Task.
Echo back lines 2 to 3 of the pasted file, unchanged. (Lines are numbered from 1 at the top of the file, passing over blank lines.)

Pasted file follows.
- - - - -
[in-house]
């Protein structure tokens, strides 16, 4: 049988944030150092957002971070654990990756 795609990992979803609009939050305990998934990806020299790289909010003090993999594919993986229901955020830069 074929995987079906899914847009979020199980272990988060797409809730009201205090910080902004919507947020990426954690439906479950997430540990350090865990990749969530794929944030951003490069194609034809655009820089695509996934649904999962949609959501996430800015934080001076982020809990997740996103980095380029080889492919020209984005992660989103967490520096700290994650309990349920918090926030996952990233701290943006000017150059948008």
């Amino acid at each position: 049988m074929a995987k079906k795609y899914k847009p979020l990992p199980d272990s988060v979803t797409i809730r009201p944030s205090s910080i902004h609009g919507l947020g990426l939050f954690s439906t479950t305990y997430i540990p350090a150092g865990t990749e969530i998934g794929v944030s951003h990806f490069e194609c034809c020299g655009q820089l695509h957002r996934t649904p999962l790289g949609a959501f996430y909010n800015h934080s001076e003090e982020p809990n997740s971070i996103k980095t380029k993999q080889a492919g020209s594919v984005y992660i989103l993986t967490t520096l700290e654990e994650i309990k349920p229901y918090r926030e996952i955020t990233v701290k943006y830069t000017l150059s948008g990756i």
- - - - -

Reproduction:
């Protein structure tokens, strides 16, 4: 049988944030150092957002971070654990990756 795609990992979803609009939050305990998934990806020299790289909010003090993999594919993986229901955020830069 074929995987079906899914847009979020199980272990988060797409809730009201205090910080902004919507947020990426954690439906479950997430540990350090865990990749969530794929944030951003490069194609034809655009820089695509996934649904999962949609959501996430800015934080001076982020809990997740996103980095380029080889492919020209984005992660989103967490520096700290994650309990349920918090926030996952990233701290943006000017150059948008």
């Amino acid at each position: 049988m074929a995987k079906k795609y899914k847009p979020l990992p199980d272990s988060v979803t797409i809730r009201p944030s205090s910080i902004h609009g919507l947020g990426l939050f954690s439906t479950t305990y997430i540990p350090a150092g865990t990749e969530i998934g794929v944030s951003h990806f490069e194609c034809c020299g655009q820089l695509h957002r996934t649904p999962l790289g949609a959501f996430y909010n800015h934080s001076e003090e982020p809990n997740s971070i996103k980095t380029k993999q080889a492919g020209s594919v984005y992660i989103l993986t967490t520096l700290e654990e994650i309990k349920p229901y918090r926030e996952i955020t990233v701290k943006y830069t000017l150059s948008g990756i």